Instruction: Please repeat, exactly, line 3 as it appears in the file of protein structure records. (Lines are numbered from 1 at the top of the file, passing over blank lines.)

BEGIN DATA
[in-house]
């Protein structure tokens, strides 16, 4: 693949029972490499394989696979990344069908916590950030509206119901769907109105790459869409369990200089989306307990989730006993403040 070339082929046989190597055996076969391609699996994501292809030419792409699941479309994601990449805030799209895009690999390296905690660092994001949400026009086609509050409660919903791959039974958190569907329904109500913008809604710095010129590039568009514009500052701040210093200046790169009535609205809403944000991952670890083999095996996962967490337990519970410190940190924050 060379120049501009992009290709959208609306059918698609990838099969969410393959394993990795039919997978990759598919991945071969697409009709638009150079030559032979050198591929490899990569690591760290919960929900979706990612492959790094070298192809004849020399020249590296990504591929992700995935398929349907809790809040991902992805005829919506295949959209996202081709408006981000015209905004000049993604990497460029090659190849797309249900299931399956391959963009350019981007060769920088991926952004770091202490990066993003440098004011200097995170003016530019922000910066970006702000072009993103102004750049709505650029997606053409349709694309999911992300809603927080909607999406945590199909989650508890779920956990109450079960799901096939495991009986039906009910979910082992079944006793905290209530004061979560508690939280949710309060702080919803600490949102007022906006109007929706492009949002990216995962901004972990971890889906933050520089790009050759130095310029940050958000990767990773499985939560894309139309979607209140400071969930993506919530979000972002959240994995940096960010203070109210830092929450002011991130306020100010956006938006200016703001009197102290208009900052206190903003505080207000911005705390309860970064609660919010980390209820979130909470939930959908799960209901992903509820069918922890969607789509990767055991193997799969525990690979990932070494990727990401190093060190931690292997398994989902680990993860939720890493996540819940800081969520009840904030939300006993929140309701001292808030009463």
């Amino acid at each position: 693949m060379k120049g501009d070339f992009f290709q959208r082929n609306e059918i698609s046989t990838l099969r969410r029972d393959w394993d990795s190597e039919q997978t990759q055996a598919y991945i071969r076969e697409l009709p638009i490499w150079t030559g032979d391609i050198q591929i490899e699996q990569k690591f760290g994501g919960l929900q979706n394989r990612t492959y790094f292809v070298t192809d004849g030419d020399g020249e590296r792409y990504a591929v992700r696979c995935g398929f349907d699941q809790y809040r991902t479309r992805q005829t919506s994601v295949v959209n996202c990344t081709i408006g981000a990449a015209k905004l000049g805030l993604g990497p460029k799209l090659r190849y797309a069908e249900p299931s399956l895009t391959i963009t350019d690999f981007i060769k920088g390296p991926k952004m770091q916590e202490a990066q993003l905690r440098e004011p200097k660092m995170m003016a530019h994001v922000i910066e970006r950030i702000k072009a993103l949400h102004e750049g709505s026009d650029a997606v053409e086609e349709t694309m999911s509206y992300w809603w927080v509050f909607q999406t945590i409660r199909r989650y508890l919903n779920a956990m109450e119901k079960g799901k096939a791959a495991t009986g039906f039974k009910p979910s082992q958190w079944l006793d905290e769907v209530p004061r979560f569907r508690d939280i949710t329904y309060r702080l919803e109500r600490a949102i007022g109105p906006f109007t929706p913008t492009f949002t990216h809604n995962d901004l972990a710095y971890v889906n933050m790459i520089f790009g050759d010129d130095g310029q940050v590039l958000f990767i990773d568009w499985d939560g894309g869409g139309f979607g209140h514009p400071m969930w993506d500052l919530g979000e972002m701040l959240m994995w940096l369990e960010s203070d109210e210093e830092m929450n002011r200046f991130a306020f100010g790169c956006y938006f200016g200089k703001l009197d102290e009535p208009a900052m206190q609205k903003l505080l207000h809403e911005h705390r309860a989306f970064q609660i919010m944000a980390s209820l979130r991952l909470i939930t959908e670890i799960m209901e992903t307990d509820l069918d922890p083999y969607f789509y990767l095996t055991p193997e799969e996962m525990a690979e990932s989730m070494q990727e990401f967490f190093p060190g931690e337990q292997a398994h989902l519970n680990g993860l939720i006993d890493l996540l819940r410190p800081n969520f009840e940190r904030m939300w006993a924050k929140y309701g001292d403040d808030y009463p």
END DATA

């Amino acid at each position: 693949m060379k120049g501009d070339f992009f290709q959208r082929n609306e059918i698609s046989t990838l099969r969410r029972d393959w394993d990795s190597e039919q997978t990759q055996a598919y991945i071969r076969e697409l009709p638009i490499w150079t030559g032979d391609i050198q591929i490899e699996q990569k690591f760290g994501g919960l929900q979706n394989r990612t492959y790094f292809v070298t192809d004849g030419d020399g020249e590296r792409y990504a591929v992700r696979c995935g398929f349907d699941q809790y809040r991902t479309r992805q005829t919506s994601v295949v959209n996202c990344t081709i408006g981000a990449a015209k905004l000049g805030l993604g990497p460029k799209l090659r190849y797309a069908e249900p299931s399956l895009t391959i963009t350019d690999f981007i060769k920088g390296p991926k952004m770091q916590e202490a990066q993003l905690r440098e004011p200097k660092m995170m003016a530019h994001v922000i910066e970006r950030i702000k072009a993103l949400h102004e750049g709505s026009d650029a997606v053409e086609e349709t694309m999911s509206y992300w809603w927080v509050f909607q999406t945590i409660r199909r989650y508890l919903n779920a956990m109450e119901k079960g799901k096939a791959a495991t009986g039906f039974k009910p979910s082992q958190w079944l006793d905290e769907v209530p004061r979560f569907r508690d939280i949710t329904y309060r702080l919803e109500r600490a949102i007022g109105p906006f109007t929706p913008t492009f949002t990216h809604n995962d901004l972990a710095y971890v889906n933050m790459i520089f790009g050759d010129d130095g310029q940050v590039l958000f990767i990773d568009w499985d939560g894309g869409g139309f979607g209140h514009p400071m969930w993506d500052l919530g979000e972002m701040l959240m994995w940096l369990e960010s203070d109210e210093e830092m929450n002011r200046f991130a306020f100010g790169c956006y938006f200016g200089k703001l009197d102290e009535p208009a900052m206190q609205k903003l505080l207000h809403e911005h705390r309860a989306f970064q609660i919010m944000a980390s209820l979130r991952l909470i939930t959908e670890i799960m209901e992903t307990d509820l069918d922890p083999y969607f789509y990767l095996t055991p193997e799969e996962m525990a690979e990932s989730m070494q990727e990401f967490f190093p060190g931690e337990q292997a398994h989902l519970n680990g993860l939720i006993d890493l996540l819940r410190p800081n969520f009840e940190r904030m939300w006993a924050k929140y309701g001292d403040d808030y009463p």